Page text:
Maybe you’re like me — often struggling to do the simplest things at work, which other people seem to have no trouble doing. Things like remembering what your upcoming meeting is about. Or having a new task to do and not knowing where to start.
At my old job, I constantly thought my co-workers were better and smarter than I was, because they didn’t have the same difficulties. At least they didn’t appear to.
I now know that my struggles were related in some way to my and trouble with executive function. This is a group of skills that let us get things done. I also have dyslexia.
Here are eight common workplace struggles I’ve faced — and the challenges behind them. (If any of these resonate with you, scroll to the bottom to get more information on specific challenges.)
1. Often missing deadlines or feeling behind
My previous job was in research, and there were always deadlines. It felt like no matter how many hours I worked (including overtime), I constantly needed extensions. I often got lost down a rabbit hole of researching random things and didn’t realize how much time it was taking up. I was always scrambling and feeling stressed.
Now I know that I have trouble with time management. It’s related to difficulty with executive skills like organization, planning, and prioritizing.
2. Getting distracted
I can tell myself that for the next hour, I’ll work on the project that’s due that afternoon. But then an email notification pops up, and I’ll find myself cleaning out my inbox for 15 minutes. Any disruption or distraction, from co-workers chatting next to me to a quick bathroom break, can really derail my work and make it hard to get back into it.
This kind of distractibility is common for people with ADHD.
3. Not remembering key information
Often, I’d be in a meeting, and someone would ask me to recall information from the previous meeting I’d been in. I’d just stare into space because I couldn’t remember the details. This is a problem with . It can also show up when someone brings supplies out of the stockroom and doesn’t remember what they’re supposed to do with them.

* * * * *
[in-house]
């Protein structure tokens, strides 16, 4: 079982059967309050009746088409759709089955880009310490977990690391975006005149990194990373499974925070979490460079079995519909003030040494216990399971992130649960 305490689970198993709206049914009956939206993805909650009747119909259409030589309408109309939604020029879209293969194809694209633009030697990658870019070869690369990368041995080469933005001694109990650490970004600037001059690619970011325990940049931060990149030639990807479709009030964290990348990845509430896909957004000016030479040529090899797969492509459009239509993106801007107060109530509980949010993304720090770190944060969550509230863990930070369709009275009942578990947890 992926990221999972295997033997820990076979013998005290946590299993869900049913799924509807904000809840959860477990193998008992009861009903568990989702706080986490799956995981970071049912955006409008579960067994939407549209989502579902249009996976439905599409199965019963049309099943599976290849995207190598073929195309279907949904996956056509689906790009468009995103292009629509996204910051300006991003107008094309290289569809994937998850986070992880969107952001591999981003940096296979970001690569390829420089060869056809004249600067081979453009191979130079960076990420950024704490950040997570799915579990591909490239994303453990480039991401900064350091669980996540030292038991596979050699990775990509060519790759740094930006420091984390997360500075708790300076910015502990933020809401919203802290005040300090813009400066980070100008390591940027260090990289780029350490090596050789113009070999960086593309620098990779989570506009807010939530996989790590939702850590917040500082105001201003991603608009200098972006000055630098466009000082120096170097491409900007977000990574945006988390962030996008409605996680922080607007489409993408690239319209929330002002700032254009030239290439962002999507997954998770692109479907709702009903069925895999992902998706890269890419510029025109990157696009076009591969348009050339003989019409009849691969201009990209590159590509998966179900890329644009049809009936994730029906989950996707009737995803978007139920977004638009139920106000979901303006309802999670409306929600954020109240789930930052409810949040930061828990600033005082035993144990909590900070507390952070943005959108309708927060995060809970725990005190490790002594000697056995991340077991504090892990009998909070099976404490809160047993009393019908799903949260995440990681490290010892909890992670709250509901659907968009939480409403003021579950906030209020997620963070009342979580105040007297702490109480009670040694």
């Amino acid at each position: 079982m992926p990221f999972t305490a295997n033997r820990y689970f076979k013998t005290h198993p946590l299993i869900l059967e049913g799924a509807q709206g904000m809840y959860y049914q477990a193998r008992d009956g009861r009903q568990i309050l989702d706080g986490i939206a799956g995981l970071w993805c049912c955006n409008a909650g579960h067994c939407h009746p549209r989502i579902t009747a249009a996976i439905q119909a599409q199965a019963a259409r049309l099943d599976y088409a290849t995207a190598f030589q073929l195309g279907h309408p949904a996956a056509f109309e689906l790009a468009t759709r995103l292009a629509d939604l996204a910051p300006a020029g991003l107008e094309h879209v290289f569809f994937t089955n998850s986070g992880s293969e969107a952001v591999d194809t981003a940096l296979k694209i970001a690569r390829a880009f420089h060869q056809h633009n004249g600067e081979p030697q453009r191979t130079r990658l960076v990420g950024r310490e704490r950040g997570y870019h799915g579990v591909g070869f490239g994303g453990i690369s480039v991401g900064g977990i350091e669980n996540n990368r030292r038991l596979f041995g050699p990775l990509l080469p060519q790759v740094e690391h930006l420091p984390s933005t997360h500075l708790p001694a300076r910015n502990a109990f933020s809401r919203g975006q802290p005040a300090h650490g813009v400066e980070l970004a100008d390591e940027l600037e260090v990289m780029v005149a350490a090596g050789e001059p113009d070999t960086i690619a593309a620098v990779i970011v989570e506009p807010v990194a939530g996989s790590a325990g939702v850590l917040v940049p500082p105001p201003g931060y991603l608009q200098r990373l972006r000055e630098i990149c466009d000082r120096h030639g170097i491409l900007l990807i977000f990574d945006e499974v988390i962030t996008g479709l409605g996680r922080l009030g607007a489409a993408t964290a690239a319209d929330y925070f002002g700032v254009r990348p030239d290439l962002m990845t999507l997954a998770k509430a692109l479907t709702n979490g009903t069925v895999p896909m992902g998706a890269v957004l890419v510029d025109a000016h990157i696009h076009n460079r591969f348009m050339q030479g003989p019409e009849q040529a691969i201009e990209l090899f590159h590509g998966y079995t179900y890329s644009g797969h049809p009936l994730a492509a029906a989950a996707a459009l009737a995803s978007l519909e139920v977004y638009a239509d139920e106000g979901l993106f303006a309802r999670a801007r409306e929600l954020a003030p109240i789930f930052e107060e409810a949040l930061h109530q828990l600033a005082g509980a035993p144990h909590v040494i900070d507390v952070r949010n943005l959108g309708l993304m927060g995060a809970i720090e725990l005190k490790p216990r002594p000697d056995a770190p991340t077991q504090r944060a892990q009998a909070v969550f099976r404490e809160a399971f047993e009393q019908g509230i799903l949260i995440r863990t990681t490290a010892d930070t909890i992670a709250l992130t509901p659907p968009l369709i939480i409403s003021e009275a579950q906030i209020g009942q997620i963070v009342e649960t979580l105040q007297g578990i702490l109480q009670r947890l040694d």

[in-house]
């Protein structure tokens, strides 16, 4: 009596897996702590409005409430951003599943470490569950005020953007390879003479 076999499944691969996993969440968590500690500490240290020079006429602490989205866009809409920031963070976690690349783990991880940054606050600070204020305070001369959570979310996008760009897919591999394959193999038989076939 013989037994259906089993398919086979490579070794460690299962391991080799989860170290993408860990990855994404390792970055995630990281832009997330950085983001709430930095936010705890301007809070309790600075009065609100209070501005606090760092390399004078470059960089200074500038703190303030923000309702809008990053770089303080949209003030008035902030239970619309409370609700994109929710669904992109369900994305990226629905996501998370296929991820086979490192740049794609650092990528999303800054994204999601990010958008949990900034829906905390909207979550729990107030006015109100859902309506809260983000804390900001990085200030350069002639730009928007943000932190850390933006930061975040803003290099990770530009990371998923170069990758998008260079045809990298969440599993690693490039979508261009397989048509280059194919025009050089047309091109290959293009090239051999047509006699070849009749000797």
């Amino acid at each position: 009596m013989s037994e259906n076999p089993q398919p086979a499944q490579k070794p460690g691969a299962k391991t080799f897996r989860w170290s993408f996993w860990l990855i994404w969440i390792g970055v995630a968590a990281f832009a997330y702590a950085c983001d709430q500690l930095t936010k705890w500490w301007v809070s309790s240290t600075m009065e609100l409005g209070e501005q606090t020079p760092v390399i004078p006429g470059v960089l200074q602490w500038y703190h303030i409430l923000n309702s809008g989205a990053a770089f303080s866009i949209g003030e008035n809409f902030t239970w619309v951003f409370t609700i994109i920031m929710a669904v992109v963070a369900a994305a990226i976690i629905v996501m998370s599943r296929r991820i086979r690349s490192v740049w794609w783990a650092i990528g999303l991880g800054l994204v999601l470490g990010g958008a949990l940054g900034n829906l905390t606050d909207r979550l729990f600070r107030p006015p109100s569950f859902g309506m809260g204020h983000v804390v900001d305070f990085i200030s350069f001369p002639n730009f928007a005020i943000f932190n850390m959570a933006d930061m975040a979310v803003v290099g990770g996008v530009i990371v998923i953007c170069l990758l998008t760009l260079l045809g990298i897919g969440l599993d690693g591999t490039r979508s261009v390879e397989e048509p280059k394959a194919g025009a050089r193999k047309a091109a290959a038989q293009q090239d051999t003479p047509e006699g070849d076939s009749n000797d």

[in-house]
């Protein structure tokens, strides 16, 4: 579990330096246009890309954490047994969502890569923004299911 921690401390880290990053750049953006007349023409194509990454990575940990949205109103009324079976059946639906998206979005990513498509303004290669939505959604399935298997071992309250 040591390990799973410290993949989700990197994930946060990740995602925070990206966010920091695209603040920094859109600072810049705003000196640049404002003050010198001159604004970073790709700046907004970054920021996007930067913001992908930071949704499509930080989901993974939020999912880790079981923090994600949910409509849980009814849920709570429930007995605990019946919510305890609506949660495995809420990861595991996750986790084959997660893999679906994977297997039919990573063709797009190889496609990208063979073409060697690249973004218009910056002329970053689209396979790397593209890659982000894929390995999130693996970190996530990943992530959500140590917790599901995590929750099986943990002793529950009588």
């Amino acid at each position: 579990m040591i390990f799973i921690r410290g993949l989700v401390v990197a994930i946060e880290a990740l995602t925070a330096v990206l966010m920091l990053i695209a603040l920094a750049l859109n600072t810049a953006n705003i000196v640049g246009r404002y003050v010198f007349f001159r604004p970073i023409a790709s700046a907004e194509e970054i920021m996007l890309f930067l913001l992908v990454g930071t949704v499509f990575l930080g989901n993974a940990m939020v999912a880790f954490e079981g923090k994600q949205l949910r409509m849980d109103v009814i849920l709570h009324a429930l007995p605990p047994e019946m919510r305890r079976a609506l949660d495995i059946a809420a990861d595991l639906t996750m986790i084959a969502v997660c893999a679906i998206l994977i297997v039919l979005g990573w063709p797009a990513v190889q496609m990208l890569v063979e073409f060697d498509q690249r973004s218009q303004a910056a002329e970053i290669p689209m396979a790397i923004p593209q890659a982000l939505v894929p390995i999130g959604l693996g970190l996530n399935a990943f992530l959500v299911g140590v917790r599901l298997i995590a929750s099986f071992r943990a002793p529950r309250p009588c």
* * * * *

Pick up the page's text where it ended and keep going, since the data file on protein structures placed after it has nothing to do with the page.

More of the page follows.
4. Starting tasks but struggling to complete them
The problem I was constantly fighting at work was boredom. Starting a new task was very exciting. I had fresh ideas and energy, and I’d put the hours into making it happen. But I could never finish the projects properly, because I didn’t want to do the boring parts of the work. I’d push myself through, but I often made sloppy mistakes.
For other people, trouble starting and finishing tasks isn’t about getting bored. They may struggle with the skills needed to get through tasks.
5. Having a hard time communicating or knowing what other people mean
I found it difficult to socialize with people at work. I often was confused about what they were talking about, especially if they were making sarcastic jokes or referring to topics that I didn’t understand.
My brain takes longer to process what I hear. But trouble communicating can also be caused by difficulty with language.
6. Being slower to get things done
I have slower processing speed than other people. Especially if I’m reading and listening to the information. Once, in a training, I couldn’t take in and make sense of all the information fast enough to complete a task. That was the start of my imposter syndrome and feeling like I wasn’t good enough for my job.
Processing speed isn’t an executive function skill, but it’s related to executive function.
7. Easily getting upset when things don’t go well
Managing emotions was very difficult for me at work. I remember once meeting with my performance manager. I thought I was doing well, but I found out I wasn’t up to the level that I needed to be. I cried so much that I had to leave the room, so we couldn’t have a constructive conversation. I’ve since learned that trouble managing emotions is common with ADHD.
8. Being disorganized and often misplacing things
My storage cabinets at work were always messy, with files and random letters dumped in a heap in the drawers. On my computer, files were never organized neatly, either. I could never locate anything quickly. Having trouble with organization meant using up a lot of valuable time looking for things.
I still have a hard time with some of these skills. But I’ve found strategies to help with many of them. Knowing that learning and thinking differences were behind my challenges made a big difference, too.
More information on what can cause workplace challenges
I also talked a lot about executive function challenges, which all people with ADHD struggle with. Learn more about specific executive function difficulties, like:
And last, learn about other common causes of workplace challenges:
About the author
About the author
Kim To, MSc is a certified ADHD coach, writer, and neurodiversity consultant.
Sarah Greenberg, MA, MEd is a